According to the American Music Therapy Association (AMTA),
Music Therapy is the clinical and evidence-based use of music interventions to accomplish individualized goals within a therapeutic relationship by a credentialed professional who has completed an approved music therapy program.
Music Therapy is an established health profession in which music is used with individuals in a therapeutic relationship to address physical, emotional, cognitive, and social needs of individuals. After assessing the strengths and needs of each client, the qualified music therapist provides the indicated treatment including creating, singing, moving to, and/or listening to music. Through musical involvement in the therapeutic context, clients’ abilities are strengthened and transferred to other areas of their lives. Music therapy also provides avenues for communication that can be helpful to those who find it difficult to express themselves in words. Research in music therapy supports its effectiveness in many areas such as: overall physical rehabilitation and facilitating movement, increasing people’s motivation to become engaged in their treatment, providing emotional support for clients and their families, and providing an outlet for expression of feelings.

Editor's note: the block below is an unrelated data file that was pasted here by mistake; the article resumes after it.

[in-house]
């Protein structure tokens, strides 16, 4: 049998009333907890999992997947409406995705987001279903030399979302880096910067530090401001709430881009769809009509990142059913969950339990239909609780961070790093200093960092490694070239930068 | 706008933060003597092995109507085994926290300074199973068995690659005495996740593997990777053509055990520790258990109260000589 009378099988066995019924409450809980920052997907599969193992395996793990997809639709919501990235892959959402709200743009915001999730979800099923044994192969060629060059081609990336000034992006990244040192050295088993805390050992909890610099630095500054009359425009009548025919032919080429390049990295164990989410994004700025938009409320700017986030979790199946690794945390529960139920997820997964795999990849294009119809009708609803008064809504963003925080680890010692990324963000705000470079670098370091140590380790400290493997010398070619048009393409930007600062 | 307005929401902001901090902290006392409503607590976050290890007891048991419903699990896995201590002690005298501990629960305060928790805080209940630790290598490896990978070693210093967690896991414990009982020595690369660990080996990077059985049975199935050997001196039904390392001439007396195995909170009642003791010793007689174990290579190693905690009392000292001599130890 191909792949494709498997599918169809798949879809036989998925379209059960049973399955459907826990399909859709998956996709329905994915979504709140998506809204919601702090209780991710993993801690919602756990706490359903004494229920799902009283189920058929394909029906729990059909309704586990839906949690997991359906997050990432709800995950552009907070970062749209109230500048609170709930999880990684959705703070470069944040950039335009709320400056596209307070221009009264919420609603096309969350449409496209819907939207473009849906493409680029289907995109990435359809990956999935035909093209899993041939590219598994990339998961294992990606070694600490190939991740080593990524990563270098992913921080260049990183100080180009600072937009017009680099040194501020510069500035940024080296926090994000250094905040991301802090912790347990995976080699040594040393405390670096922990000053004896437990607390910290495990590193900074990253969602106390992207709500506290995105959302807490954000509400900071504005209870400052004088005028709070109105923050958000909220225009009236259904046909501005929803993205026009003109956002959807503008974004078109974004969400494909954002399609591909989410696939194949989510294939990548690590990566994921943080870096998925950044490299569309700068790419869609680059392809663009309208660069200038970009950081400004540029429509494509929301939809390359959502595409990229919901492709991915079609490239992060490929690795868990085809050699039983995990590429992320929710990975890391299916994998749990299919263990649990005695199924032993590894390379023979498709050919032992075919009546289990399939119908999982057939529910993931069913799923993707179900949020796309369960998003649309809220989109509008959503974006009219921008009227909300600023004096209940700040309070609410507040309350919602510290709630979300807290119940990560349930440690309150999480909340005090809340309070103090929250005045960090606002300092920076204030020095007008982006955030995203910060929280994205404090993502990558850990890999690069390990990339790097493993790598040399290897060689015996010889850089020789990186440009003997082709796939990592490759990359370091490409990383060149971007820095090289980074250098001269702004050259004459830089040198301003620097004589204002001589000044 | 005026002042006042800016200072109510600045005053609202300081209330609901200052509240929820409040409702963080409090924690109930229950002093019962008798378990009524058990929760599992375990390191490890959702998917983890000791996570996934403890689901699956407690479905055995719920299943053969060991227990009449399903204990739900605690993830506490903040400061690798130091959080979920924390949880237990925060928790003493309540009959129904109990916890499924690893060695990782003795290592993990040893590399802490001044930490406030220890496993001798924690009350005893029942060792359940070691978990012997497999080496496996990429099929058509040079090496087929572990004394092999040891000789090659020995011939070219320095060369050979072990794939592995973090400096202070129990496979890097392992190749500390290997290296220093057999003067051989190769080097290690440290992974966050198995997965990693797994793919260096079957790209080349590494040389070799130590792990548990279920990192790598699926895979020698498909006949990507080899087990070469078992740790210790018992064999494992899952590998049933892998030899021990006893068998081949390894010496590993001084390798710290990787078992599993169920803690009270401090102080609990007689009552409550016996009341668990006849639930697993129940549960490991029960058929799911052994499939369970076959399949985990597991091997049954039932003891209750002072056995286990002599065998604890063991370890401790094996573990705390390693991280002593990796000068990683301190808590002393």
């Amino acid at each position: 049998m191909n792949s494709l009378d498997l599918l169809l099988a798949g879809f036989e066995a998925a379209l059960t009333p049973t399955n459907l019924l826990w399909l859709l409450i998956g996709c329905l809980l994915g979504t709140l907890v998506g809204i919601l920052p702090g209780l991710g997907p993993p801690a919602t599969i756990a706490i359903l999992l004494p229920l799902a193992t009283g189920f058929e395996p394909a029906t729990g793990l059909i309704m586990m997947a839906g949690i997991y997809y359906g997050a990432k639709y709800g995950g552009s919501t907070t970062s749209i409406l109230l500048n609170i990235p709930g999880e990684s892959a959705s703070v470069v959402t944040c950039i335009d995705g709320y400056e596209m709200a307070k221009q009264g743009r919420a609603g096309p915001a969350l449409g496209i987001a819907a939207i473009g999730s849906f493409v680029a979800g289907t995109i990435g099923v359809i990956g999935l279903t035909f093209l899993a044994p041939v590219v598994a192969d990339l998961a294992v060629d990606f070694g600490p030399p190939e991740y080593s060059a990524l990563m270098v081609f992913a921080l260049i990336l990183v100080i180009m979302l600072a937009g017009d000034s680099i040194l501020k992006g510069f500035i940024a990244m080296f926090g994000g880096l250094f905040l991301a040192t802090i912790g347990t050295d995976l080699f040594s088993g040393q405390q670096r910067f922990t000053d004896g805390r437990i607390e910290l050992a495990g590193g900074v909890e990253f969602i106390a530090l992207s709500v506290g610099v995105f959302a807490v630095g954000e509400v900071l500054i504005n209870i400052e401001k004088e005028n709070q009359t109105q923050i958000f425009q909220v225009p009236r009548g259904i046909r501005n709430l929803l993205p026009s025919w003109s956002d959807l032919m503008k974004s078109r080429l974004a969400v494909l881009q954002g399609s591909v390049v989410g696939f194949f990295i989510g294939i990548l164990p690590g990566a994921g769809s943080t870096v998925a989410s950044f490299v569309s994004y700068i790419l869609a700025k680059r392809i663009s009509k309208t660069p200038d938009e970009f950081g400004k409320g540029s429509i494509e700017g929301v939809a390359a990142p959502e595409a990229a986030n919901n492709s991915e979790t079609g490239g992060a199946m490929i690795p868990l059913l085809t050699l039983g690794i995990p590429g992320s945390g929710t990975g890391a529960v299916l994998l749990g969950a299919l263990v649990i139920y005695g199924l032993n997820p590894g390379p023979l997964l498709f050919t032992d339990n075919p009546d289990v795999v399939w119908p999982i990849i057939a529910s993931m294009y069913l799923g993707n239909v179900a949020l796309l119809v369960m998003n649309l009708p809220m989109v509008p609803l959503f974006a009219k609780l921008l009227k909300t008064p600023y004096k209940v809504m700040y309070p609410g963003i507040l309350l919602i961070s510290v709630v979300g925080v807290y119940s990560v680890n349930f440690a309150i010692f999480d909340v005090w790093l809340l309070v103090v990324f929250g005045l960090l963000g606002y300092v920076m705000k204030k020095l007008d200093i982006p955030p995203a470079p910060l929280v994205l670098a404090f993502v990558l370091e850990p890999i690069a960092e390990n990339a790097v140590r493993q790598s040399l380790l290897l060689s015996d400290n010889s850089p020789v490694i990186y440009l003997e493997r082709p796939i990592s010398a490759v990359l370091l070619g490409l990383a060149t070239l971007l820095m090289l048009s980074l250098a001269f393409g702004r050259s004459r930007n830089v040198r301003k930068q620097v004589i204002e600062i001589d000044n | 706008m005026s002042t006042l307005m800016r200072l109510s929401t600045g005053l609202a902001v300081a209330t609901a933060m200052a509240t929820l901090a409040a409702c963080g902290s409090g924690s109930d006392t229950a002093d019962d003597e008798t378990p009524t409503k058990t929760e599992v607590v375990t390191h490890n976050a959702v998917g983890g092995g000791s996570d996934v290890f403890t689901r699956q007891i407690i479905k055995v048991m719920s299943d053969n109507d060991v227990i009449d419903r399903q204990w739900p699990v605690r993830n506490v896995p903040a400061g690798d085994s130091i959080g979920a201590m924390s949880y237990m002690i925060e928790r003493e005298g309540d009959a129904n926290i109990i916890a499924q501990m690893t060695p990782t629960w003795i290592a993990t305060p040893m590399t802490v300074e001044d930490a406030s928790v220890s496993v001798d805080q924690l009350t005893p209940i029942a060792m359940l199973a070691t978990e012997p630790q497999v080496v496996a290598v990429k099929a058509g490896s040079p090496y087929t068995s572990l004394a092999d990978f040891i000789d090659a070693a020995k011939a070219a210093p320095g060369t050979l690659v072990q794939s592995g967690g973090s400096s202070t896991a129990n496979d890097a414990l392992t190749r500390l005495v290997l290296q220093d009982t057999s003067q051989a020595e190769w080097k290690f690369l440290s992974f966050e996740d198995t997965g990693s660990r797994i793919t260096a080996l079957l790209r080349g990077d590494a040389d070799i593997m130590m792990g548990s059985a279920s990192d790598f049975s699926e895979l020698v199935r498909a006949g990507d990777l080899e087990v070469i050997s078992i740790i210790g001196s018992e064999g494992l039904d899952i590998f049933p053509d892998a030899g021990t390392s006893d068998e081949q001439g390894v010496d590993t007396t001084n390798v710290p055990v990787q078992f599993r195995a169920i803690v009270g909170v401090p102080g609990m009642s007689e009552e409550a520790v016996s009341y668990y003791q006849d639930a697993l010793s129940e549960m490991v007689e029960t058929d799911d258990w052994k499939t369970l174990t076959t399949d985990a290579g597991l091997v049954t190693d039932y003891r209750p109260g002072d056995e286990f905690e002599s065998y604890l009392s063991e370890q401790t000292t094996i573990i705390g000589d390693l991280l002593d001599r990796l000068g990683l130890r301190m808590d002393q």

Copyright © 1998-2011, American Music Therapy Association.
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If you’re looking for an answer that is a little bit easier to grasp upon first glance (or listen!), watch the 2 1/2-minute video created by music therapist Kimberly Sena Moore in which she parallels the work of a music therapist to a personal trainer on Psychology Today’s website.
For additional information about Music Therapy, please visit the American Music Therapy Association‘s website.